Differences Between Cow’s Milk vs Goat’s Milk for Babies

As a mom of two with Master of Science (MSc) in biochemistry, I like to keep myself up-to-date with all the different ingredients found in today’s milk formula. I carefully look for the facts, references, and information from reliable sources. The reason I am telling you this is because you will find many blogs with unsubstantiated claims that do not discern the heart of the issue. These types of information generally make it hard to take a legitimate decision, especially when it comes to your lovely baby’s diet.

First of all, whenever you see a cow’s milk or goat milk baby formula you always try to make sure that it is safe for your baby. The fats that you find in these two types of milk sources are mostly vegetable based, and the vitamins and minerals formula is pretty much comparable between these two formulas. The manufacturers strengthen both these formulas by maintaining the right balance of minerals and vitamins to mimic breast milk. However, when discussing cow’s milk vs goat milk for babies, the main difference lies in their proteins.

The Major Differences

There are basically two forms of protein. All the protein in human milk, cow’s milk, and goat milk come in two forms – casein and whey. The difference is that casein protein precipitates or falls out of a solution at a low pH level while whey protein stays mixed into the liquid. This also means both casein and whey protein have different molecular structures and fall into different categories. Let me tell you more about these proteins in context with cow milk vs goat milk for babies.

Cow’s Milk vs Goat Milk for Babies: Casein Protein

As you have already known that protein found in goat’s milk is more easily digested and it mostly comes from a casein component. In general, all casein proteins in cow’s or goat’s milk have at least one ester bond phosphate group, which leads itself to an uneven charge distribution on the protein structure. This means there are hydrophobic and hydrophilic regions in a casein protein. Casein protein is not soluble, it acts almost like oil in water that does not dissolve by itself. If that is the case then you should have noticed chunks floating around your milk.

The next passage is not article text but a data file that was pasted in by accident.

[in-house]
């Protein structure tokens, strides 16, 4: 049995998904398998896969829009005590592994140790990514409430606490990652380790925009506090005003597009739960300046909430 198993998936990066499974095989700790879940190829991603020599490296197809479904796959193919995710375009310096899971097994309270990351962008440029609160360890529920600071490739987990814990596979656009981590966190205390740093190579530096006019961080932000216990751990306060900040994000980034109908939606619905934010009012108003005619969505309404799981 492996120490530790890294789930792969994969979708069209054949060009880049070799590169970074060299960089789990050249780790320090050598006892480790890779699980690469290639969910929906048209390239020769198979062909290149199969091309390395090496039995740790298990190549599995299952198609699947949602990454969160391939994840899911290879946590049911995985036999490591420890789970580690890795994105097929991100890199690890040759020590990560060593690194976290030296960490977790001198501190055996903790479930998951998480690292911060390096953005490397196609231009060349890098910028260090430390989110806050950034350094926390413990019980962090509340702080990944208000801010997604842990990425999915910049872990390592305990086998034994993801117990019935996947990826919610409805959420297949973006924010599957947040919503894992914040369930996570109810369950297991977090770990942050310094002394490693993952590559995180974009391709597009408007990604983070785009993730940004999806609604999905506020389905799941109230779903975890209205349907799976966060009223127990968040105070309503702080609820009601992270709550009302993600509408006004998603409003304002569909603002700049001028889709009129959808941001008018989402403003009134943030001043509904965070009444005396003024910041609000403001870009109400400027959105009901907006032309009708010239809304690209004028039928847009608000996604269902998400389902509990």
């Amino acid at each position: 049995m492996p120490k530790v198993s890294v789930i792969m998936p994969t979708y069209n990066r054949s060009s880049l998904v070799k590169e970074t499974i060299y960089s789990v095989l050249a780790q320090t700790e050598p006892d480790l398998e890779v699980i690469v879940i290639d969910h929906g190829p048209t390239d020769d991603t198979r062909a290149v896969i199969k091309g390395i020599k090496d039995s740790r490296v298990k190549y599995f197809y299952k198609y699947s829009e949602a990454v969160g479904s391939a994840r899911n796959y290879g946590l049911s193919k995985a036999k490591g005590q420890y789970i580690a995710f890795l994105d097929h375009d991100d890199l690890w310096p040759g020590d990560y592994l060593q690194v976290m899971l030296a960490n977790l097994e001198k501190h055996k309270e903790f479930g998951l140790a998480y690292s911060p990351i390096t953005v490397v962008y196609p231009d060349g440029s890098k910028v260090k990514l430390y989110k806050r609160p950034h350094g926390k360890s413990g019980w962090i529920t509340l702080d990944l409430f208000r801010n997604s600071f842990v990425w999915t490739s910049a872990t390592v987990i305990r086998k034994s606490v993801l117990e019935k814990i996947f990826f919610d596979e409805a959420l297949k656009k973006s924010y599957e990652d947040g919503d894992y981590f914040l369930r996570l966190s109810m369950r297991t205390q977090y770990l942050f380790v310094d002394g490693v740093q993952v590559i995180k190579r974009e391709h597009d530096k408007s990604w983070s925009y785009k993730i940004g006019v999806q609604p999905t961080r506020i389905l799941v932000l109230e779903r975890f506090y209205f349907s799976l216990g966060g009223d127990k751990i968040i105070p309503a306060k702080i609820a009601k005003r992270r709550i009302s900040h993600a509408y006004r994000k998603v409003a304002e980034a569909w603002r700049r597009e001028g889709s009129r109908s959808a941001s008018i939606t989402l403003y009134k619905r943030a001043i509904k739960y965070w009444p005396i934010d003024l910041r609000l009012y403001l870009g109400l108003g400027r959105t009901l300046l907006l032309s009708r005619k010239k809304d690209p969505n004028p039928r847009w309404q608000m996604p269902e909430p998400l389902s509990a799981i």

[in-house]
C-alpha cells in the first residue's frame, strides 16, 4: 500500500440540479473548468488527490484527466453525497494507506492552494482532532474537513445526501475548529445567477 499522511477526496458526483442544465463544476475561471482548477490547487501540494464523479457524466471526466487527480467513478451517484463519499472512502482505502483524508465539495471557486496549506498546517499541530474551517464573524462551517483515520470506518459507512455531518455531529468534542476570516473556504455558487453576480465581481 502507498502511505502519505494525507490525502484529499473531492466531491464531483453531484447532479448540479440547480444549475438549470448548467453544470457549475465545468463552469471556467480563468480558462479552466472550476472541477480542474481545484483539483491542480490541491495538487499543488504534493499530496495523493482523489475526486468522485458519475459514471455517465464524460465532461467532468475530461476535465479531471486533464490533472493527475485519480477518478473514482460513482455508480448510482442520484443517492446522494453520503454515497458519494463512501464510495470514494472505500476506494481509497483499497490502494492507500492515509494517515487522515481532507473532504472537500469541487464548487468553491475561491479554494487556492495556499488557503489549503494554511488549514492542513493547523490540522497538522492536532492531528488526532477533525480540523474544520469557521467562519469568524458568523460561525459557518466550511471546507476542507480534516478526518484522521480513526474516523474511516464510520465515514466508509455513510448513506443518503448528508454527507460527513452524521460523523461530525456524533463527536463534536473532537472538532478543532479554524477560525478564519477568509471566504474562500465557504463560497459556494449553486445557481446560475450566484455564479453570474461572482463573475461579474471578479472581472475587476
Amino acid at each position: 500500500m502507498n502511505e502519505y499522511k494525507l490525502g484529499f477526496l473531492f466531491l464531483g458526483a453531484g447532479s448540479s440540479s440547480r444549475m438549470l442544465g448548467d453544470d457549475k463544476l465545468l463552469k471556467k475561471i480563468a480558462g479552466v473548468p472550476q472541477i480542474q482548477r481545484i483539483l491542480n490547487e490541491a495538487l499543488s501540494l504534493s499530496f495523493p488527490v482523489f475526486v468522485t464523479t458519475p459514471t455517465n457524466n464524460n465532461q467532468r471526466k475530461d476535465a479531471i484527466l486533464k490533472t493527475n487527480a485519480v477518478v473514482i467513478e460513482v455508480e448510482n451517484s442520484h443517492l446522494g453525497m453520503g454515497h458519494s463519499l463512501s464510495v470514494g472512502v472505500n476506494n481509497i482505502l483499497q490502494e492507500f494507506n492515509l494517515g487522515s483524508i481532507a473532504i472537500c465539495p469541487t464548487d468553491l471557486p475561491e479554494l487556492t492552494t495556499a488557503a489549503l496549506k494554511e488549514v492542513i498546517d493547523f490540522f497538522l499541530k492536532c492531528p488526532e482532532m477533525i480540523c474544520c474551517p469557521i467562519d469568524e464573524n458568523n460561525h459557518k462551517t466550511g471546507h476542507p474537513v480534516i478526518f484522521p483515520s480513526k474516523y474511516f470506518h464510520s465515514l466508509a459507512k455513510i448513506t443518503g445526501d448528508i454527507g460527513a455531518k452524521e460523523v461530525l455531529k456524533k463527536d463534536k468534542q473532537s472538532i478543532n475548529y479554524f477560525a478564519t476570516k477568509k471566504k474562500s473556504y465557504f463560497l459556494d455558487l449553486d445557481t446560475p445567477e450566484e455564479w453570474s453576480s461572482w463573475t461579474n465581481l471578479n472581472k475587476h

You do not see such things because inside casein protein, a part of the protein called micellar casein does not mesh well with water and the granules are maintained in a colloidal solution that floats around the solution. Micelle proteins are spherical and microstructures that are invisible to your eye. It has the unique capability of curdling within the stomach. This curdling creates a unique bolus structure with special molecular properties that helps enzymes in the stomach absorb the health-promoting peptides much more effectively. This bolus structure is also the reason that casein has grown in popularity within the baby formula industry since it keeps the protein in the digestive tract for a much longer time, giving your baby’s bloodstream a slow dose of protein.

When your baby requires to digest all the nutrients (amino acid) from micelle protein, they digest in two ways- by the acid precipitation and by the enzymes that are found inside their stomach. Micelles from goat’s milk protein are smaller than those from cow’s milk proteins. Since goat’s milk protein has a smaller micelle, which is broken apart by enzymes and acid to form a softer and smaller curd. This helps enzymes and small intestines to finish the digestive process and allows the amino acids to dissolve into the bloodstream.

Cow’s Milk vs Goat Milk for Babies: Whey Protein

Usually, there are two types of whey protein that can be found in goat’s milk: alpha-lactalbumin and beta-lactoglobulin; and this protein contains 9 different amino acids.

You must have heard that goat’s milk protein is hypoallergenic or less allergenic than that of cow’s. The primary protein in cow’s milk whey is alpha-lactalbumin and this is the protein that most babies are allergic to. However, goat milk has alpha-lactalbumin but its molecular structures are a little different. Due to that reason, it can be a big deal for some babies but not for the others.

On the other hand, beta-lactoglobulin protein in the goat milk for infants can be digested three times faster than cow’s milk. Some babies can be allergic to this beta-lactoglobulin since breast milk has zero beta-lactoglobulin. But babies are more susceptible to alpha-lactalbumin than beta-lactoglobulin, which makes goat’s milk less allergenic than cow’s milk.